BUCHAREST, Romania -- Nicolae Ceausescu personally ordered security forces to shoot without warning at pro-democracy demonstrators last month in the western city of Timisoara, a transcript of a conversation between the former dictator and his top generals showed Wednesday.
Ceausescu warned his top military and security officials during the telephone conversation a week before his ouster that troops who disobeyed his orders would be harshly punished.
A transcript of the Dec. 17 conference call was published Wednesday by the Bucharest newspaper Adevarul, or 'The Truth,' which ceased publication when Ceausescu came to power in 1965 and resumed printing this month. The World Union of Free Romanians in London said the newspaper was a reliable publication.
The transcript suggests the longtime dictator was aware of the seriousness of the uprising in its early stages and also appears to show his direct repsonsibiliy for the order to fire on peaceful demonstrators.
'They must shoot without warning,' Ceausescu said of troops confronting demonstrators in Timisoara. 'And for anyone who will not obey my orders the law will be fully applied against them.'
In France, five victims of the attack arrived in Marseille Wednesday for treatment of wounds received from dum-dum bullets, a particuarly lethal bullet that explodes on impact and which is outlawed under international rules of war.
Ceausescu ordered that Army and security troops, as well as border guards, be mobilized and armed for combat, with instructions to use deadly force to stop demonstrators from smashing windows or entering government property.
'Don't wait for further orders from Bucharest,' he was quoted as saying in an English translation of the transcript. 'These important instructions must be followed by everyone. If there is anyone who doesn't do his duty report him immediately.'
A general who took part in the conference call told Ceausescu that reinforcements were already heading toward Timisoara and had been ordred to shoot.
Ceausescu referred to Lasylo Tokes, the dissident priest whose arrest Dec. 16 triggered the uprising in Timisoara, as a cult leader and said police should have clamped down on him and his supporters sooner.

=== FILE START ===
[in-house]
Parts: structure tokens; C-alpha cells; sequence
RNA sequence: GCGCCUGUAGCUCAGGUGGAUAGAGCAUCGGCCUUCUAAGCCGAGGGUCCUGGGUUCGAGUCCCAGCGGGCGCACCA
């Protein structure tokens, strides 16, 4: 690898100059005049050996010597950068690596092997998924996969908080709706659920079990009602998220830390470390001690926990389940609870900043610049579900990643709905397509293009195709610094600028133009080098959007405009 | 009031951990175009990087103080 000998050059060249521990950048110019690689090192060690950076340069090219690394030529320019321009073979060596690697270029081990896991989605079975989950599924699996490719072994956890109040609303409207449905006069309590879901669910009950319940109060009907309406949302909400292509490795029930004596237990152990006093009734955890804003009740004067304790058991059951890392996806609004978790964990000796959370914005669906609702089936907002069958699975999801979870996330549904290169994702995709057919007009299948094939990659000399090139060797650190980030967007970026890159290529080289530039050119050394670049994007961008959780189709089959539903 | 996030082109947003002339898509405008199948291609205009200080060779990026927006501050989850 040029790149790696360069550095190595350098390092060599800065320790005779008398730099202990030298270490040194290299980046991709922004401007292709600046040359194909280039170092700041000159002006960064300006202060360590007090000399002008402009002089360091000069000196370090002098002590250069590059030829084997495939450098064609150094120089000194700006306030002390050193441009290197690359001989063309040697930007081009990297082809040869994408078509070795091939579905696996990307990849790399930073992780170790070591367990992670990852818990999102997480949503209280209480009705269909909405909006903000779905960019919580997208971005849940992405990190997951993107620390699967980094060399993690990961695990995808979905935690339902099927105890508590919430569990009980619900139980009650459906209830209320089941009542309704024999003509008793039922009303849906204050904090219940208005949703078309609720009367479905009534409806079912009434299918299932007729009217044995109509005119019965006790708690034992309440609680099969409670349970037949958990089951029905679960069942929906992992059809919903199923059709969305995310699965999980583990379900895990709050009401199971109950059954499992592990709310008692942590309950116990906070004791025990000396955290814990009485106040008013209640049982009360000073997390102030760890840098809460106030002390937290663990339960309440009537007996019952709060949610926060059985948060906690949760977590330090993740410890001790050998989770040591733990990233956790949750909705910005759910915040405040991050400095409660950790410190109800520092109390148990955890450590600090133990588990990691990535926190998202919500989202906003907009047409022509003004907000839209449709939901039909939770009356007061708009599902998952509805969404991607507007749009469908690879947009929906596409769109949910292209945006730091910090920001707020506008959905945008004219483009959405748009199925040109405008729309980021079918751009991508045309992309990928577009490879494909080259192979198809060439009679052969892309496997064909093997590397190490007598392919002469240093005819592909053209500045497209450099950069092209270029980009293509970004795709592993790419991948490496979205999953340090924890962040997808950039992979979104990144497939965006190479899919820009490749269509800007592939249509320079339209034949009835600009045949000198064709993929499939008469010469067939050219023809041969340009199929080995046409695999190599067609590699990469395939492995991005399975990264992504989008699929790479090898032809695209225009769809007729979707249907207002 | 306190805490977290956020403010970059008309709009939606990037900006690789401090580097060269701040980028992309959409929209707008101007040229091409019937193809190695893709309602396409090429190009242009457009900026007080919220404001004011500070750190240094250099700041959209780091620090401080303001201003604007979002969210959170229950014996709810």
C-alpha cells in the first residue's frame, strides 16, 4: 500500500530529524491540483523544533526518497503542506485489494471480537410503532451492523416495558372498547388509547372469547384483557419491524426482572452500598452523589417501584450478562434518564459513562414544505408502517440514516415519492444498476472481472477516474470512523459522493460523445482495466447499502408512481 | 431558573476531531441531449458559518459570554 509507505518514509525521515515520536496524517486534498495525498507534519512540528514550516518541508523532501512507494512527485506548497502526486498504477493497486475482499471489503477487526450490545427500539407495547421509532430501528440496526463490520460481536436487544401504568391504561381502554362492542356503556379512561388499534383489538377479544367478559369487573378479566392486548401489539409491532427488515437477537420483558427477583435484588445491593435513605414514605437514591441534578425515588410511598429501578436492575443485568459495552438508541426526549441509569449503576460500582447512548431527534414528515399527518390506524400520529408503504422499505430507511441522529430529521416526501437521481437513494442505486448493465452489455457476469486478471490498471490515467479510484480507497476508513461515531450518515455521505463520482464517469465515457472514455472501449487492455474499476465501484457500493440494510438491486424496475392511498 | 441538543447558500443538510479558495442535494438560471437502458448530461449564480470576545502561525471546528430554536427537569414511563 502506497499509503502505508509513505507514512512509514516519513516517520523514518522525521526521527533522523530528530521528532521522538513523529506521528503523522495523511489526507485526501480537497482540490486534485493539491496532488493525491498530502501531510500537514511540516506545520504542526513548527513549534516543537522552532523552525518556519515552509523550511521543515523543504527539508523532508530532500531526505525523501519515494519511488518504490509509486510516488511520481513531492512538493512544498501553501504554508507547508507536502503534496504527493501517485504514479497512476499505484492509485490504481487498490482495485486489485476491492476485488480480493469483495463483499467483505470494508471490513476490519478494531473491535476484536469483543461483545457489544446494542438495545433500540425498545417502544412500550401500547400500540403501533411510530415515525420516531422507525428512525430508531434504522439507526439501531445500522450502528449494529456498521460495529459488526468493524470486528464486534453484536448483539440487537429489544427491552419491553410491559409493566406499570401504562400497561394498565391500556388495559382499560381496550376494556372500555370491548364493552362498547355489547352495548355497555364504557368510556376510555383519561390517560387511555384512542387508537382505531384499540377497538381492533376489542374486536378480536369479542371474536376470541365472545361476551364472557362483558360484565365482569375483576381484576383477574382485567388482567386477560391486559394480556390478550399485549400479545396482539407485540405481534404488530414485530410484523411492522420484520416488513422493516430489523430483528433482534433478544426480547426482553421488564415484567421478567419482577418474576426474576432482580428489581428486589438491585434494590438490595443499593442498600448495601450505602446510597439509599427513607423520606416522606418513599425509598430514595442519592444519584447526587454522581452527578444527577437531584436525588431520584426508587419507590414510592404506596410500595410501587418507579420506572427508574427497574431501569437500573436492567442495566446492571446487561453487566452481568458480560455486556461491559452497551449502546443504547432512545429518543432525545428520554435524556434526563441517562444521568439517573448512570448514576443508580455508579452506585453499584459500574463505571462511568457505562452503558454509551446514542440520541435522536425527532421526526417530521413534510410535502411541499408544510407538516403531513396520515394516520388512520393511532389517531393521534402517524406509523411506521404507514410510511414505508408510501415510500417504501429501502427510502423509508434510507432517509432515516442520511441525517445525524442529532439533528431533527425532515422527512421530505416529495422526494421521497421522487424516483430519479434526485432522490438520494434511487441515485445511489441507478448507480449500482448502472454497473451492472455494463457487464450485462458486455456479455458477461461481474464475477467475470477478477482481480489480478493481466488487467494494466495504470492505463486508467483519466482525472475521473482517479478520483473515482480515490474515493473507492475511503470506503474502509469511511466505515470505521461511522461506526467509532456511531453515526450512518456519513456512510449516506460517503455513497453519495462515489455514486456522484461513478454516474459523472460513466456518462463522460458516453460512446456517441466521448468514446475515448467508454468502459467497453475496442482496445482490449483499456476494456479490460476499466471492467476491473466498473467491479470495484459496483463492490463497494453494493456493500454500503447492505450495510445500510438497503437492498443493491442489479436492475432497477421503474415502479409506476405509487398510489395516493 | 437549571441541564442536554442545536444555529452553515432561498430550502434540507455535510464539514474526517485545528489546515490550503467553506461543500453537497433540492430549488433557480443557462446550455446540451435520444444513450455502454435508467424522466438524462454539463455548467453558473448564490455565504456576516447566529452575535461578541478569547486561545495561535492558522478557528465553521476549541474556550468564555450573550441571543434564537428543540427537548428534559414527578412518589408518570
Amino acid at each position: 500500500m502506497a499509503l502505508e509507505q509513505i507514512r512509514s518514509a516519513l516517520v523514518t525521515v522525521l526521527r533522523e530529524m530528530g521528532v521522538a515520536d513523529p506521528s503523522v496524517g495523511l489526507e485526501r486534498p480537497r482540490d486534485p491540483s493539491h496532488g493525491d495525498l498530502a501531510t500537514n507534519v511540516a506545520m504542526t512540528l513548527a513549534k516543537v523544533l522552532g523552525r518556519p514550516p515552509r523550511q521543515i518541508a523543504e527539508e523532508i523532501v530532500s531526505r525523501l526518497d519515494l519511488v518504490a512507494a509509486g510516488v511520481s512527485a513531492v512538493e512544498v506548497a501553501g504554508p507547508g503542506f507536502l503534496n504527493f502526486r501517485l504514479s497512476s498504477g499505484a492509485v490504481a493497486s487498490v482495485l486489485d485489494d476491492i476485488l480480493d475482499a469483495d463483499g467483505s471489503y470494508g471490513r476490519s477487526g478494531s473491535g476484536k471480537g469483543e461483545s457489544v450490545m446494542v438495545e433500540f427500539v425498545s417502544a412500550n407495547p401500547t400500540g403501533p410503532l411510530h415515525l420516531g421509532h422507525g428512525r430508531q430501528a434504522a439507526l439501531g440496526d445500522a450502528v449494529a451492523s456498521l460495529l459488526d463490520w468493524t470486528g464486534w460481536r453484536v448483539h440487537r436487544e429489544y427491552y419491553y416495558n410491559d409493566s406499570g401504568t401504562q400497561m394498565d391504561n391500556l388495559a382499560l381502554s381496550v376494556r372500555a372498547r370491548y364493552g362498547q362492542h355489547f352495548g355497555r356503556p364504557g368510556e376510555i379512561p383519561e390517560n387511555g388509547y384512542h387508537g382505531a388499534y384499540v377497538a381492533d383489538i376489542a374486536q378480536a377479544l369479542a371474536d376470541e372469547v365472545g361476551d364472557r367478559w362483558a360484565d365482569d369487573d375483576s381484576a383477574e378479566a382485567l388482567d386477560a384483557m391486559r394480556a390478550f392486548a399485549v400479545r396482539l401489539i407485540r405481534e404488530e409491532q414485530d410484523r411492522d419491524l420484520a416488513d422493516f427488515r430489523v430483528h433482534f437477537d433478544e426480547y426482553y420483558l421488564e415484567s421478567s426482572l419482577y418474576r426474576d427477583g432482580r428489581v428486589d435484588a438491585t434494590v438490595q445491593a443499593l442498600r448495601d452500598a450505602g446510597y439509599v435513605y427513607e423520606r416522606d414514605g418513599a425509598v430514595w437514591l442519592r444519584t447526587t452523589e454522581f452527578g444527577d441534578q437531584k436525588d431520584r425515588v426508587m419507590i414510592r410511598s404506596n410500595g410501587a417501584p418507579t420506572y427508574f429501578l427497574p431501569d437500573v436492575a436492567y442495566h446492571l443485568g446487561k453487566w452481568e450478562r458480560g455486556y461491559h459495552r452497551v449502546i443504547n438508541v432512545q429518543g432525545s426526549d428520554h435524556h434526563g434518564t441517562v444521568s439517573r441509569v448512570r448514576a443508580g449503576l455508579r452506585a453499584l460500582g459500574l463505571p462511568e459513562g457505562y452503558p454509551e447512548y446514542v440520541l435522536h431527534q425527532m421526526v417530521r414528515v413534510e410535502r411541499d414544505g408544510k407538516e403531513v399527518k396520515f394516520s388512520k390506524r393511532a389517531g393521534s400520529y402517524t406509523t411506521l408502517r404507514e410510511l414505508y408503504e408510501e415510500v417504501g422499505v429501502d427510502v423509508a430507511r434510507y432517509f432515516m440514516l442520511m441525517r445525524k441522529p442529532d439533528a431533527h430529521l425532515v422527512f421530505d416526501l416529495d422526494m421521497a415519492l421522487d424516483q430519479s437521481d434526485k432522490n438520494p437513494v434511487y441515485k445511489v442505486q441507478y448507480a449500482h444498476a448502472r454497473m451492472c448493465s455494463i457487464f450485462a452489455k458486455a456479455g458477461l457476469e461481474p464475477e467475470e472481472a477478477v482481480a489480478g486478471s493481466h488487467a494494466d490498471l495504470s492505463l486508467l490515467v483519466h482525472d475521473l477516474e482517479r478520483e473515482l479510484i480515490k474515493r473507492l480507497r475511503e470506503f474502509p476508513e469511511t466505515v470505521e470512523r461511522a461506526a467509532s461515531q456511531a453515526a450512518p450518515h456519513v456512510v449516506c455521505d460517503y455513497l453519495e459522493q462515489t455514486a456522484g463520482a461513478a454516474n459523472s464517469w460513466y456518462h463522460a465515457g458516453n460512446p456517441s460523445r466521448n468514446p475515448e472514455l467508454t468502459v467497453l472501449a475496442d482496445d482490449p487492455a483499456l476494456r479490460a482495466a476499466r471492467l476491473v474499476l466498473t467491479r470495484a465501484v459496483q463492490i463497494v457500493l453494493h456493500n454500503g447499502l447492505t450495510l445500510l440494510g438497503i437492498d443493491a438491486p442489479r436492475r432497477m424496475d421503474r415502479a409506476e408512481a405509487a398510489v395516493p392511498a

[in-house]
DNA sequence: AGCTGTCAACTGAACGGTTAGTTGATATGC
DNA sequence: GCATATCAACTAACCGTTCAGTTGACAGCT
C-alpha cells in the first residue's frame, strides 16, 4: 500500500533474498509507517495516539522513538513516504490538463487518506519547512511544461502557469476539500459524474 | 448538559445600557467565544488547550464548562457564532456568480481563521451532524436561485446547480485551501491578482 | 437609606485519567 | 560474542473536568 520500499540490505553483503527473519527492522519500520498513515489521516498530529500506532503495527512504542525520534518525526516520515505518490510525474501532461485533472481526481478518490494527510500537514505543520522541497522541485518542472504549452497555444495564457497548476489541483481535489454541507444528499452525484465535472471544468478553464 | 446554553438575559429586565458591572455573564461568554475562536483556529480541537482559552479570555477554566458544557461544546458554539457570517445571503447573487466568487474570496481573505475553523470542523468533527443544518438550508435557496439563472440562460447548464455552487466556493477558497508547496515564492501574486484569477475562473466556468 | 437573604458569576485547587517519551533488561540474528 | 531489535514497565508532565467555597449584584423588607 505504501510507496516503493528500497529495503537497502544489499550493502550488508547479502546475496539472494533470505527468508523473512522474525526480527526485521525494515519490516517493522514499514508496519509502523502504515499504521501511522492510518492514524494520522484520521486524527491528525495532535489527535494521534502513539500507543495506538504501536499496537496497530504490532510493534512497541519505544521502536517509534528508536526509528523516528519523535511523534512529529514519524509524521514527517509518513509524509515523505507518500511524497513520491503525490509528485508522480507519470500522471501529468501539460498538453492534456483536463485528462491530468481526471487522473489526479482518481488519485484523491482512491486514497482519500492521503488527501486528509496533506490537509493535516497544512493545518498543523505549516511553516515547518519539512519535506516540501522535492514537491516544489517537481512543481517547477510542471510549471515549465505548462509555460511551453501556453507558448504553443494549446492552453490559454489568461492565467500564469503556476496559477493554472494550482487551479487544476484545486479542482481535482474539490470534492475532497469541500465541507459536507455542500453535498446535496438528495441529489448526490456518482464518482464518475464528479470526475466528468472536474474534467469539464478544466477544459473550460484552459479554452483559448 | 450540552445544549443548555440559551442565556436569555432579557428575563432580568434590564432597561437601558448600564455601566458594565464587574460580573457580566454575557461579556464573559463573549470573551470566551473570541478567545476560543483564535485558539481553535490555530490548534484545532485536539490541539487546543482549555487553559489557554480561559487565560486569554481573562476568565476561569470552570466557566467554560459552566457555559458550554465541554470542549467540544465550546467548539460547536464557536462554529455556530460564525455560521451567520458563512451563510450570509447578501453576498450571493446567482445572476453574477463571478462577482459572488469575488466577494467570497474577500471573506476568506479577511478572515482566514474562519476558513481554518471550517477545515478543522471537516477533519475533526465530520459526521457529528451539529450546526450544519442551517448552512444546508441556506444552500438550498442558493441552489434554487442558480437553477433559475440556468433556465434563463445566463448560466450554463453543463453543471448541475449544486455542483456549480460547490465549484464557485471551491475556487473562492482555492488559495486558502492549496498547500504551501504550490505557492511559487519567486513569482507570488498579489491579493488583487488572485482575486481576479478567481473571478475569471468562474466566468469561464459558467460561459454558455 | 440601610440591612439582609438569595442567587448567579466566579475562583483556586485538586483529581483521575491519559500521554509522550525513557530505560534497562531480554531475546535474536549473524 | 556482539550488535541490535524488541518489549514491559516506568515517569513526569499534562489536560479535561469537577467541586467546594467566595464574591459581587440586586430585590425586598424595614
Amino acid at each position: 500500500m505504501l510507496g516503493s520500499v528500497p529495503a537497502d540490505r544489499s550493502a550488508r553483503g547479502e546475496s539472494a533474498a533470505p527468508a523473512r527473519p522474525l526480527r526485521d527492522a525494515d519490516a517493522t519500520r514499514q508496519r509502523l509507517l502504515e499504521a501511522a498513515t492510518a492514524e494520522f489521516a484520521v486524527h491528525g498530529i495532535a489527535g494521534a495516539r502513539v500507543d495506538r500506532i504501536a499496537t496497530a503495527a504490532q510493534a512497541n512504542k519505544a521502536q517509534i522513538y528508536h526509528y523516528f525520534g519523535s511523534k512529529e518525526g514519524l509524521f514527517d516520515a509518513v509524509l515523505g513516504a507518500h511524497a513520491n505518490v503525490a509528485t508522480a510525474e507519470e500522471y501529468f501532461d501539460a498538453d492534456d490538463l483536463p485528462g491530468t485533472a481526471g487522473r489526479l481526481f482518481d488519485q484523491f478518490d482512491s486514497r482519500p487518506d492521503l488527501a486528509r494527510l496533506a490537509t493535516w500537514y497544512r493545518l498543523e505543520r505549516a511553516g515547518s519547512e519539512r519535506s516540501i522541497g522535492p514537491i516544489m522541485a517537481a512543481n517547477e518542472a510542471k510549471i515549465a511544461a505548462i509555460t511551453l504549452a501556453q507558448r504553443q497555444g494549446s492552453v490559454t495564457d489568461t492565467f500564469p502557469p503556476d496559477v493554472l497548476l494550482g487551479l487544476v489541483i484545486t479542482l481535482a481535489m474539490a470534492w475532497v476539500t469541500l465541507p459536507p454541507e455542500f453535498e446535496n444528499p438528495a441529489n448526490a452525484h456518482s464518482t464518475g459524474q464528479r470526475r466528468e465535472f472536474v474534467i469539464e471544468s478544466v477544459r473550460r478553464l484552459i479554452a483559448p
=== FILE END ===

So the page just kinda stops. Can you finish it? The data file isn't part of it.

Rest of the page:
'There have been some mistakes,' he was quoted as saying. 'The problems should have been solved in an hour or two, but ... he (Tokes) succeeded in having a lot of people around him.
'Now we can understand clearly that it was all a pretext, and this (disturbance) had been prepared long before by elements from abroad and imperialist circles from the east and west,' Ceausescu was quoted as saying.
Estimates of the number killed in the crackdown in Timisoara have ranged from several hundred to tens of thousands. The violence sparked demonstrations in cities across Romania which eventually led to the ouster and execution of Ceausescu.
The ruling National Salvation Front has refused to release figures on the number killed in the uprising pending a systematic count, but Silviu Brucan, a member of the Front's executive committee, was quoted Wednesday by the official news ageny Rompres as saying the number was less than 10,000.
Interim President Ion Iliescu designated Friday as a national day of mourning for those killed in the uprising.
Iliescu said Timisoara and Bucharest would be declared 'martyr cities,' and memorials to the dead would be erected in both.
In Zurich Wednesday, Swiss lawyer Moritz Leuenberger said he has been asked by the new Romanian government as well as by Romanian exiles to track down funds reportedly deposited in Switzerland by Ceausescu.
Leuenberger, a member of Parliament for the socialist party, declined to comment further.
Exile groups claim Ceausescu stashed up to $400 million in Swiss bank accounts, including large quantities of gold transferred in the last weeks before his death. The Swiss government ordered banks to freeze Ceausescu family accounts just before Christmas.
A spokesman at the Romanian embassy in the Swiss capital of Bern said that Bucharest will soon formally ask Switzerland for legal assistance in tracing and securing the return of Ceausescu funds.
Under Switzerland's banking secrecy laws, only the courts can order banks to turn over information about accounts, a process that can take years.
The five wounded Romanians arrived aboard a French Air Force plane in Marseille where they were hospitalized for treatment of dum-dum bullet wounds sustained during demonstrations in Bucharest and Timisoara. Dr. Richard Domergue, a health service official, said the five -- four men and a woman ranging in age from 20 to 35 -- were 'hit by dum-dum bullets provoking large wounds and are suffering from serious functional problems but nothing life-threatening.'
Dum-dum bullets, outlawed at a laws of war convention at The Hague, explode on impact causing huge wounds. Domergue said they apparently were shot by Securitate secret police.